In the study published today in Science, researchers crossed corals from naturally warmer and cooler locations on the Great Barrier Reef (GBR) more than 500 km apart and distinguished by an average two degrees in temperature. The work provides new insights into the mechanisms that underpin temperature tolerance in corals.

The researchers demonstrated up to a ten-fold increase in the odds of survival of coral larvae under heat stress when their parents came from a warmer lower-latitude location. This directly demonstrates that temperature tolerance is heritable: parents that tolerate higher temperatures have offspring that do so too. This means, a potential solution to the problem of coral bleaching already exists in natural populations. If more tolerant corals can spread their genes to locations impacted by bleaching, either naturally through larval dispersal or with the help of humans moving adult corals, then some of the negative effects of global warming can be averted. This mechanism of adaptation based on existing genetic variation is termed ‘genetic rescue.’

It has been suggested previously that coral thermal tolerance can be triggered by a pre-emptive stress response that makes an individual ‘primed’ for stress. The results of this study do not support this idea. On the contrary, the researchers showed that more tolerant individuals exhibit less, not more, of a stress response before the actual stress is applied.

Coral larvae inherited expression of more than 2700 genes directly from their parents, equally from mother and father. Still, larval heat tolerance was mostly due to mother’s influence: of the ten-fold overall increase observed in the experiments, five-fold came from mother. By analysing the heat-adapted offspring further, the researchers identified two regions of the genome that were important for heat tolerance, which happened to encode proteins destined to work in the internal cellular powerhouses known as mitochondria. Since mitochondria are inherited solely from the mother, this provided a reasonable explanation of elevated maternal influence on heat tolerance. The role of mitochondria in coral heat tolerance has not been considered previously and the authors’ next task will be to verify this novel hypothesis.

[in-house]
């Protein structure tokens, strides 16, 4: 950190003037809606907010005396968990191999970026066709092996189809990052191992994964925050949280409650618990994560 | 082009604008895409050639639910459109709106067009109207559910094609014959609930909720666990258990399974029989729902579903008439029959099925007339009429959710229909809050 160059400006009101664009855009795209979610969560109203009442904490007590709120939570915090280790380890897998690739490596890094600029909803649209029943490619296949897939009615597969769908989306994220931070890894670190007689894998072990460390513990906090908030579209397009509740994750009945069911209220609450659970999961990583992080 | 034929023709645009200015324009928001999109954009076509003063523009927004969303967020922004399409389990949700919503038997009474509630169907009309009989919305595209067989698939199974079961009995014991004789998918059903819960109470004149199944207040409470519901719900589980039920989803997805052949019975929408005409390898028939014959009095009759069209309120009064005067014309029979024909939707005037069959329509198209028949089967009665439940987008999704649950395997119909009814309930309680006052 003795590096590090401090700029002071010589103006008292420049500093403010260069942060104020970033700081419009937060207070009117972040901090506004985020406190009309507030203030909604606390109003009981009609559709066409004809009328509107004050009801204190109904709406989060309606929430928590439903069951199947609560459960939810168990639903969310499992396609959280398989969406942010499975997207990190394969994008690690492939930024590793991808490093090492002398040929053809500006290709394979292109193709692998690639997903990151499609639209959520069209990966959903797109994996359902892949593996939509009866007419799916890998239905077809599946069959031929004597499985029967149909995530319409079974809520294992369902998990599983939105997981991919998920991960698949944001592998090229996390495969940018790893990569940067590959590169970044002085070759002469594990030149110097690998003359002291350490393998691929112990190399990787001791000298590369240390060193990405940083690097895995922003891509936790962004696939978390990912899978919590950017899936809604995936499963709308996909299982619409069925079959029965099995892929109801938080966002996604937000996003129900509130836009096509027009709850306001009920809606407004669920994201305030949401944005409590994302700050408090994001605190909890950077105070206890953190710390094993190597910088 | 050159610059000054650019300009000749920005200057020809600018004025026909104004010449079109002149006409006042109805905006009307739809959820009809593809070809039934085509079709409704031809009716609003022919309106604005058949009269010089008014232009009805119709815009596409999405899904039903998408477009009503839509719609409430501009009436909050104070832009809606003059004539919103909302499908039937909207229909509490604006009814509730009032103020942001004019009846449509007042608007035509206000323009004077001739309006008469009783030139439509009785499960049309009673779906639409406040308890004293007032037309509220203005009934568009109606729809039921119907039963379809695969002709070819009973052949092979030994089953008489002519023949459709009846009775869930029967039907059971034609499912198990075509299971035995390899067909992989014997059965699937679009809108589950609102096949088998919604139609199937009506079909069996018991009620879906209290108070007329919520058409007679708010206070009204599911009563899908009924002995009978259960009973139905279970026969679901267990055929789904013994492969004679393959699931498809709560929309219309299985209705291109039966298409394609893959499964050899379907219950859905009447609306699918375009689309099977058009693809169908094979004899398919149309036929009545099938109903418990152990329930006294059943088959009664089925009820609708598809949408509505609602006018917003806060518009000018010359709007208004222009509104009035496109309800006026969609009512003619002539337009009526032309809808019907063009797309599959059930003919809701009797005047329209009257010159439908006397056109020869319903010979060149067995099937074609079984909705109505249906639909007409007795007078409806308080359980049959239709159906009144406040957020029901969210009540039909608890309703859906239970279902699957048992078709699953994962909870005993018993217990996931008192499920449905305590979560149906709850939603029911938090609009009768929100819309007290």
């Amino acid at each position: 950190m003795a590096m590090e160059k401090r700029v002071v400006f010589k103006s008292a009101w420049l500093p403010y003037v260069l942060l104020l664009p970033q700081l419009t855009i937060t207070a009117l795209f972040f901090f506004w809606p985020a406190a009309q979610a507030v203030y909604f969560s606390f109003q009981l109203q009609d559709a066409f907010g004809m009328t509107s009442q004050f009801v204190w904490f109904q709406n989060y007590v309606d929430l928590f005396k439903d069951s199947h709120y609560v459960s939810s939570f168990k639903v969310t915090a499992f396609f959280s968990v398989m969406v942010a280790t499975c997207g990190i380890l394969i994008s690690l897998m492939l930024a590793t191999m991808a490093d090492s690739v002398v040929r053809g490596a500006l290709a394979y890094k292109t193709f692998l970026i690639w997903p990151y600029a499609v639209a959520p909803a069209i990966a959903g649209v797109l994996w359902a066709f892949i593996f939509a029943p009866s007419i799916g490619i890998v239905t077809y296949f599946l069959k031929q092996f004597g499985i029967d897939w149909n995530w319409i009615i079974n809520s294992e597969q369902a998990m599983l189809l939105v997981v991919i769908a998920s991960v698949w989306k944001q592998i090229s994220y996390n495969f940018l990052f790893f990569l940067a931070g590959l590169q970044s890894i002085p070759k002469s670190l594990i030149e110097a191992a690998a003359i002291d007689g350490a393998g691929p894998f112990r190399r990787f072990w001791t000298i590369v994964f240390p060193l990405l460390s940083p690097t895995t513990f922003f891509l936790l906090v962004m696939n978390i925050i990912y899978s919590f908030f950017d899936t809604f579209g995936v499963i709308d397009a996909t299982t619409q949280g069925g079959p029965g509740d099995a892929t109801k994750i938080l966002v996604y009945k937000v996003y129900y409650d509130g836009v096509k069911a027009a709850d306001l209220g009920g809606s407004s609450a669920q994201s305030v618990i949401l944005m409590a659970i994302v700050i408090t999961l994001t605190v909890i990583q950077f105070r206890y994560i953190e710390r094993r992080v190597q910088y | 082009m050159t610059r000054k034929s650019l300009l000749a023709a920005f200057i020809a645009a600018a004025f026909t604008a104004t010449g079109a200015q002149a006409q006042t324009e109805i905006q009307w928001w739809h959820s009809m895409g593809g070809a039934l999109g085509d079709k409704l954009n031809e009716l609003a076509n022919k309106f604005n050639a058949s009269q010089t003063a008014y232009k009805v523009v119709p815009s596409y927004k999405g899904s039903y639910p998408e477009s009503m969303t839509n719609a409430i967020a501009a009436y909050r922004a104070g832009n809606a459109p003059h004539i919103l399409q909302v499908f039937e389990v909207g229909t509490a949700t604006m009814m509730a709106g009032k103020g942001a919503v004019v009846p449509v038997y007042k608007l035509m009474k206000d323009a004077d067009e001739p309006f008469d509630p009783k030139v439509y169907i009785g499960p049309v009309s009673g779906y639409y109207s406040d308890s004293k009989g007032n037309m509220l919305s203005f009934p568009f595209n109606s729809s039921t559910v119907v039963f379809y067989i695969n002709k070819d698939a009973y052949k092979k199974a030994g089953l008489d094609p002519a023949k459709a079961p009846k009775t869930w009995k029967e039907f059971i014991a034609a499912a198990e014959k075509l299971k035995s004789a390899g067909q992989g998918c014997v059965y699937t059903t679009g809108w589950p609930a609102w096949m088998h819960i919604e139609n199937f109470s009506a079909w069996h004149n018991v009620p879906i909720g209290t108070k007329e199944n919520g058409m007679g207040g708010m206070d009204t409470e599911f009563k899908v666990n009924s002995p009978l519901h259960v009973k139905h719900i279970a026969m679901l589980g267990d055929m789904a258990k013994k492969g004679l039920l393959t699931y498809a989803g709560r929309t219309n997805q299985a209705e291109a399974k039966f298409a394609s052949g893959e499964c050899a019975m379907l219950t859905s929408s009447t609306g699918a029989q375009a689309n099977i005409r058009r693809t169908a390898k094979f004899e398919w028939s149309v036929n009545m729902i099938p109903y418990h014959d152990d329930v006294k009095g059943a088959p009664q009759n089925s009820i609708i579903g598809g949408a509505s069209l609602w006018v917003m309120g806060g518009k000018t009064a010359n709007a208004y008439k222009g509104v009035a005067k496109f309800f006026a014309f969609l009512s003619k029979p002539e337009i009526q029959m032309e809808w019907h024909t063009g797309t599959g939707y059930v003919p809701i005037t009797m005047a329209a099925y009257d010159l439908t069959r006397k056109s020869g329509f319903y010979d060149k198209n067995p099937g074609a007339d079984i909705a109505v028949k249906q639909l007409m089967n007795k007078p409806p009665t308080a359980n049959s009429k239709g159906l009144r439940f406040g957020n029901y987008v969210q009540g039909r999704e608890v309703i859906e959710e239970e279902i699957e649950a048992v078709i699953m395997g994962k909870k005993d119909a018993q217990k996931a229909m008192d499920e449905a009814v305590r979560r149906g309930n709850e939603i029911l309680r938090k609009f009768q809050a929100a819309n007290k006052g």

In summary, the study shows that variation in thermal tolerance of corals across latitudes has a strong genetic basis that can serve as raw material for natural selection, and hence, evolution.

The researchers crossed individuals of the common branching coral, Acropora millepora from Princess Charlotte Bay on Cape York Peninsula, 180 km northwest of Cooktown with those from Orpheus Island, about 75 km north of Townsville. There is about 5° of latitude and 540 km between the two.

Media resources including background information, photos, and a copy of the paper available at:


Genomic Determinants of Coral Heat Tolerance Across Latitudes

Groves B. Dixon1, Sarah W. Davies1, Galina A. Aglyamova1, Eli Meyer2, Line K. Bay3* and Mikhail V. Matz1*

1 Department of Integrative Biology, University of Texas at Austin, 205 W 24th St. C0990, Austin, Texas 78712, USA

2 Department of Integrative Biology, Oregon State University, 3106 Cordley Hall, Corvallis, OR 97331, USA

3 Australian Institute of Marine Science, PMB 3, Townsville MC, Queensland 4810, Australia

* Authors for correspondence,,

As global warming continues, reef-building corals could avoid local population declines through “genetic rescue” involving exchange of heat-tolerant genotypes across latitudes, but only if latitudinal variation in thermal tolerance is heritable. Here we show up to ten-fold increase in odds of survival of coral larvae under heat stress when their parents come from a warmer lower-latitude location. Elevated thermal tolerance was associated with heritable differences in expression of oxidative, extracellular, transport and mitochondrial functions that indicated a lack of prior stress. Moreover, two genomic regions strongly responded to selection for thermal tolerance in inter-latitudinal crosses. These results demonstrate that variation in coral thermal tolerance across latitudes has a strong genetic basis and could serve as raw material for natural selection.

About the organisations

The Australian Institute of Marine Science (AIMS) is Australia’s national tropical marine research institute in Australia.  It is based in Townsville.

The University of Texas at Austin Department of Integrative Biology has its base in one of the largest college of natural sciences in the United States. It is home to a top-ten ranked program in ecology, evolution and behaviour.